NJEDA opens $45M grant for veterans orgs, business groups

Daniel J. Munoz//June 8, 2020

NJEDA opens $45M grant for veterans orgs, business groups

Daniel J. Munoz//June 8, 2020

The New Jersey Economic Development Authority will start accepting applications Tuesday morning for a $45 million pot of money meant to offer a lifeline to struggling businesses that have taken massive hits amid the COVID-19 pandemic and recession. Now, the agency is expected to increase just who can receive those grants, which are capped at $10,000, rather than the previous $5,000.

As of its board meeting at 10 a.m. on Tuesday – an hour after the applications go live – veterans support organizations, as well as local chambers of commerce, and business and industry associations, are officially eligible for the grant money.

Tim Sullivan, chief executive officer of the NJEDA, said that any of these groups, legally categorized as 501(c) nonprofit organizations, can still apply for grant money once applications open up, even though the “change in eligibility is contingent upon the board’s approval,” according to a statement from the Authority.

Tim Sullivan, CEO, New Jersey Economic Development Authority

“The proposed expansion of eligibility for the Small Business Emergency Grant Program will ensure the continuity of crucial resources and services that sustain our communities,” said Sullivan. “We encourage all 501(c) organizations interested in pursuing grants to apply when the application goes live at 9:00 a.m. on Tuesday, June 9.”

Tuesday’s grant applications make up Phase 2 of the NJEDA’s Small Business Emergency Assistance Grant Program. The Trump administration awarded $50 million for the NJEDA to use, $5 million of which is going toward applicants waitlisted from the first round.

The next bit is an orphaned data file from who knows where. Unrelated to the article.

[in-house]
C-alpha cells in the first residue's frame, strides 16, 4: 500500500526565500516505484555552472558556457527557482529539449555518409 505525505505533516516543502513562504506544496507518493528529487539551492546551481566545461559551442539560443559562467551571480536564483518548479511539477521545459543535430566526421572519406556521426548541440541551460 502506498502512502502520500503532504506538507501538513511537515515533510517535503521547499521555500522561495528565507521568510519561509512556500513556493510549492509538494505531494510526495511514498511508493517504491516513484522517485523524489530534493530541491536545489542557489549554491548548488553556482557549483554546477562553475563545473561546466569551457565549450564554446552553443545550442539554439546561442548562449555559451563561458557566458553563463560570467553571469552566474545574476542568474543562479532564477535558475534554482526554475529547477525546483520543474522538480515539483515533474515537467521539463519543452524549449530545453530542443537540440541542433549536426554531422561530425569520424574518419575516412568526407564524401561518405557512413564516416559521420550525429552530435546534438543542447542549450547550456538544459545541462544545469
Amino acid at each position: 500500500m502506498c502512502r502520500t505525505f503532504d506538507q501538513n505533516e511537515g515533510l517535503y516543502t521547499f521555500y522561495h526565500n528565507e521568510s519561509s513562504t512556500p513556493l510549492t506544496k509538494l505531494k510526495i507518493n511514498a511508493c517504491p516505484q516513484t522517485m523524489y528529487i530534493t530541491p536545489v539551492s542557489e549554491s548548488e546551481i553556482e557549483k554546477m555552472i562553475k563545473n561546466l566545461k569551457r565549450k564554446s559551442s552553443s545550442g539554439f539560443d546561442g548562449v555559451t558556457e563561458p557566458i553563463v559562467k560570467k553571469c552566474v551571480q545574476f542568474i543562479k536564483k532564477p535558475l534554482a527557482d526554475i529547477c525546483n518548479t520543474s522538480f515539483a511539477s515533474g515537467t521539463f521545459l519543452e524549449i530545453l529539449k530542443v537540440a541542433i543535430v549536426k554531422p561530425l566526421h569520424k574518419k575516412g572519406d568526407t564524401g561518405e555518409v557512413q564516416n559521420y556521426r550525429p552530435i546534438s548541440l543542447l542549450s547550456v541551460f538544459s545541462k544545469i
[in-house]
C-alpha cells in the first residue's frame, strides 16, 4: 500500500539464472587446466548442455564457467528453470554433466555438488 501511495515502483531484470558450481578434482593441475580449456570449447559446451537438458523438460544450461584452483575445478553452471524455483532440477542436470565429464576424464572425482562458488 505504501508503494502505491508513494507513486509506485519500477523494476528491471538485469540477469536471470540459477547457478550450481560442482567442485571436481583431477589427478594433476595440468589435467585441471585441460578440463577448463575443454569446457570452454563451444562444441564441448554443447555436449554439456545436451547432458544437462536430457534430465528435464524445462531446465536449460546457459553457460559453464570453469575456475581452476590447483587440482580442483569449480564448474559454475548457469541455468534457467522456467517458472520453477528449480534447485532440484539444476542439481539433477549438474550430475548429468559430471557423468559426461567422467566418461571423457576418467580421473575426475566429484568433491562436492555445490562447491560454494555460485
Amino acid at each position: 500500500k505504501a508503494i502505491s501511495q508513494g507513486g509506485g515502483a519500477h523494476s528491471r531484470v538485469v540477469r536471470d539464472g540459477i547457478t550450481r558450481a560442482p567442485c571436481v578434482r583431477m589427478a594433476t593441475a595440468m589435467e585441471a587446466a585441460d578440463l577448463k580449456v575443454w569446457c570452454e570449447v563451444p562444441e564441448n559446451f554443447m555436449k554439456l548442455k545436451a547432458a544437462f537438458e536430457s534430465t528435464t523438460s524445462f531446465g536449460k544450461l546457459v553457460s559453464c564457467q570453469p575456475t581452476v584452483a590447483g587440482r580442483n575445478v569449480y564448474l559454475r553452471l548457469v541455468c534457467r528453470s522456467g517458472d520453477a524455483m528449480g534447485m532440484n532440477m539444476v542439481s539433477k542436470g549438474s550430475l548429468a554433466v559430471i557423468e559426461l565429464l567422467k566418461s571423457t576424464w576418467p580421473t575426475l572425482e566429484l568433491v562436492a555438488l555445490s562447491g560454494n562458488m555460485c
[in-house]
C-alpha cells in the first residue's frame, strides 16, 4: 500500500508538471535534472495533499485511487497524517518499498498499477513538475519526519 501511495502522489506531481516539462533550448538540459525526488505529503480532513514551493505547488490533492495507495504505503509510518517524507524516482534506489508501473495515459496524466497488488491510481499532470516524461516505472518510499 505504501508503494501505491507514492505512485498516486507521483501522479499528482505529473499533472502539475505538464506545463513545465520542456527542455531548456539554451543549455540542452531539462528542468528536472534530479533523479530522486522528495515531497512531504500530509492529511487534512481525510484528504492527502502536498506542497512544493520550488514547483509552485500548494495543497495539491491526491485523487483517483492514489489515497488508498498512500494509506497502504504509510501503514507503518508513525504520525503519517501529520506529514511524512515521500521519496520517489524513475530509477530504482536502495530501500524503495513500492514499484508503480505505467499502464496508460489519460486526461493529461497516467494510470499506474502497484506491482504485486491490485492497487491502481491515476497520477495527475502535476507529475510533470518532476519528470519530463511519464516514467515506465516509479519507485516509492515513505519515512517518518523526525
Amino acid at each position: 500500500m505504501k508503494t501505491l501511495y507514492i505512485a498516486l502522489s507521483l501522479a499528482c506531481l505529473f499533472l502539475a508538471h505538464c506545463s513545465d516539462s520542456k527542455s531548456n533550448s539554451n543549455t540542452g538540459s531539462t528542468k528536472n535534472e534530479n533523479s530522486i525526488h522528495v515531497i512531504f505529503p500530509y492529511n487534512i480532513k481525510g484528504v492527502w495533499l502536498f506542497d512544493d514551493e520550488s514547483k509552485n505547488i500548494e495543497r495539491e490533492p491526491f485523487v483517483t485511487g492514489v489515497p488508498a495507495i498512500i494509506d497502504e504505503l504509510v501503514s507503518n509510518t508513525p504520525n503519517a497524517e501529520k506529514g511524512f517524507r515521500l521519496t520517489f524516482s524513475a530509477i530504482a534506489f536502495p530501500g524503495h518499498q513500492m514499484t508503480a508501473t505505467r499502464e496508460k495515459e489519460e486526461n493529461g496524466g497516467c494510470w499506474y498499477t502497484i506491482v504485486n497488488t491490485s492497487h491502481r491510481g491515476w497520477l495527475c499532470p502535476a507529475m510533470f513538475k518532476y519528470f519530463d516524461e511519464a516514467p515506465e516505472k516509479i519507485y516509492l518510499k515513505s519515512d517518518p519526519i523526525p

Applications are accepted on a first-come, first-serve basis, and the agency already posted sample applications on its website.

State Sen. Vin Gopal, D-11th District.

“Veterans services organizations provide a safety net for men and women who have sacrificed for our country as they return to their everyday lives,” Sen. Vin Gopal, D-11th District, who chairs the Senate Military and Veterans Affairs Committee, said in a June 6 statement from the NJEDA.

Emphasis under the program is given to businesses located in one of the 715 census tracts across the state that were considered to be one of the state’s 169 opportunity zones – a federal tax break program meant to help some of the nation’s poorest communities. The state already maintains a map of those 715 potential zones.

Eligibility is limited to companies with no more than 25 employees. “Home-based businesses and sole proprietorships,” for example, architects and plumbers, can now apply for grants.

Employers need to have been in operation on Feb. 15, taken a hit by the pandemic, and make a “best effort” to not furlough or layoff any workers.

The first round of funding – $5 million – ran out just over an hour after applications went live in April. Roughly 6,000 applicants were waitlisted to the next batch of $5 million – though it is not immediately clear if that money has been awarded or paid out.

As of June 1, a total of $8.5 million had been awarded to 2,605 local businesses up and down the state, including bars and restaurants, spas, hair and nail salons, florists, motels and hotels, delis, liquor stores and dry-cleaners. Of that, nearly $6.1 million has been paid out.

Demand soared for the NJEDA’s $10 million small business loan program, with 3,260 businesses applying for a combined $228.7 million from the state’s much smaller pot of money. It is not immediately clear how much of that has been awarded to date.